Today’s daf (Pesachim 10a-b) expends much time discussing the laws of searching for chametz and specifically, the chance that mice (and by implication, other animals and also children) may find, move or remove chametz in a home. This is why, having searched the house for chametz and successfully found chametz, the Mishna (Pesachim 1:3, 10b) instructs us that, ‘whatever [chametz] is found (or as some explain, whatever chametz has been left aside to be eaten after the search has been performed) should be put in a secure place so that it should not be necessary to search for it again.’ Simply put, given the risks of the chametz that has been searched and found being subsequently removed by mice, by other animals or by children, “if you find chametz that you have been looking for, don’t let go of it!”.
Interestingly, a parallel message is found elsewhere in the Gemara while discussing a very different type of search – namely the search for a prospective spouse, and though the Gemara (Moed Kattan 18b) speaks about the notion of a predestined soulmate, it does so in response to a ruling on the very same page stating that ‘it is permitted to get engaged on Chol HaMoed (which would previously involve writing a document which we generally refrain from doing on Chol HaMoed, and this is in case – by failing to seize the opportunity to get engaged – either party decides to consider other possible marriage prospects’. What we see from here is that if you think you’ve found who you’ve been looking for, it is important to seize the opportunity to avoid losing them.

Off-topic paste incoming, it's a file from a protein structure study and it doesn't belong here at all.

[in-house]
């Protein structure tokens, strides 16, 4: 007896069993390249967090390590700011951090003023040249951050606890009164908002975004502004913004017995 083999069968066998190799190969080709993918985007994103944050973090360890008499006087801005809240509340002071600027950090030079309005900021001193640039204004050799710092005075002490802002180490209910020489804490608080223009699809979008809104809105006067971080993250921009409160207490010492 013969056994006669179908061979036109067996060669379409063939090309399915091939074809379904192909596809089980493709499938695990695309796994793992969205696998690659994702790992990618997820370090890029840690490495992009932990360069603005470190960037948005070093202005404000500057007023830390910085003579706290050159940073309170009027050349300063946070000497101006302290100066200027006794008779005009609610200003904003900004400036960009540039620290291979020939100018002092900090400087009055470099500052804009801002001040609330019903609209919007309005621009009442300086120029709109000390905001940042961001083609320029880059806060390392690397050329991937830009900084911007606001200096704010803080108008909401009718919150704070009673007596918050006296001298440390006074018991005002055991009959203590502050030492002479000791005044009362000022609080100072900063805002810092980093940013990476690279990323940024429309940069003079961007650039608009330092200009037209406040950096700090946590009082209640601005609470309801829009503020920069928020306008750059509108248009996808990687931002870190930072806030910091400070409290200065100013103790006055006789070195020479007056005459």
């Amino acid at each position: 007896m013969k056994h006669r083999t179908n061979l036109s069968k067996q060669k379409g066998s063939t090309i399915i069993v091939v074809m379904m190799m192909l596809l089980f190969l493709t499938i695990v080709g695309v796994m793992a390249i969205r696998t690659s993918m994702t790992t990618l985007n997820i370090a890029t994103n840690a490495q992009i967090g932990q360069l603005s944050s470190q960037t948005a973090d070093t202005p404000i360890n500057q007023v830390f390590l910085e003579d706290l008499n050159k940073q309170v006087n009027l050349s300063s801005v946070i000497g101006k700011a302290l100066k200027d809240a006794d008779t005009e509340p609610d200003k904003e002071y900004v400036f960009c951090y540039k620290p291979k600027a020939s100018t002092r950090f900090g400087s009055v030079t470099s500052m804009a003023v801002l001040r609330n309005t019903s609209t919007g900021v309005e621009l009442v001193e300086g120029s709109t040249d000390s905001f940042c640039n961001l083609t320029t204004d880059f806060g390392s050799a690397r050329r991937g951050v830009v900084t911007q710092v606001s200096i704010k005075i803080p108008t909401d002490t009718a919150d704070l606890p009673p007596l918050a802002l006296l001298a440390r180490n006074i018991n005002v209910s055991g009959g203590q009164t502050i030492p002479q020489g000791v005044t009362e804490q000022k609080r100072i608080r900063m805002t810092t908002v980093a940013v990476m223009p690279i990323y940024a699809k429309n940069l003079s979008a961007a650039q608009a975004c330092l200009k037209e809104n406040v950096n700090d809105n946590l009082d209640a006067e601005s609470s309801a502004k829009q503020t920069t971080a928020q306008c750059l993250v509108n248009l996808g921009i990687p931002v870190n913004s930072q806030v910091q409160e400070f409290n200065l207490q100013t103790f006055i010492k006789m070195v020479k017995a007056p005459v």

Lastly, one of the most fascinating responsa ever penned was written by the Radbaz (Vol. 4 No. 13) was asked ‘Reuven was imprisoned in jail and was not able to leave to pray with with a minyan nor to fulfill other mitzvot. He beseeched the commander yet was not granted permission, other than for one day a year – a day of Reuven’s choice. Which day of all the days of the year should Reuven choose to go to the synagogue?’ to which he answered, that Reuven should ask to leave the prison in order to fulfil ‘the first mitzvah which he encounters that cannot be fulfilled while imprisoned’ – meaning that if a person has an opportunity to do a mitzvah, they should not delay; instead, they should seize the day! Here too, if there is something that a person has been looking to do, they should do so at the first opportunity rather than wait for what they may think is the optimum year, month, day or hour.
What we learn from these cases is that just as it takes effort and wisdom to find what – or who – we are looking for; it takes effort and wisdom to keep them too. Given this, we shouldn’t delay seizing the opportunities that we have, because perhaps tomorrow, they will no longer be there.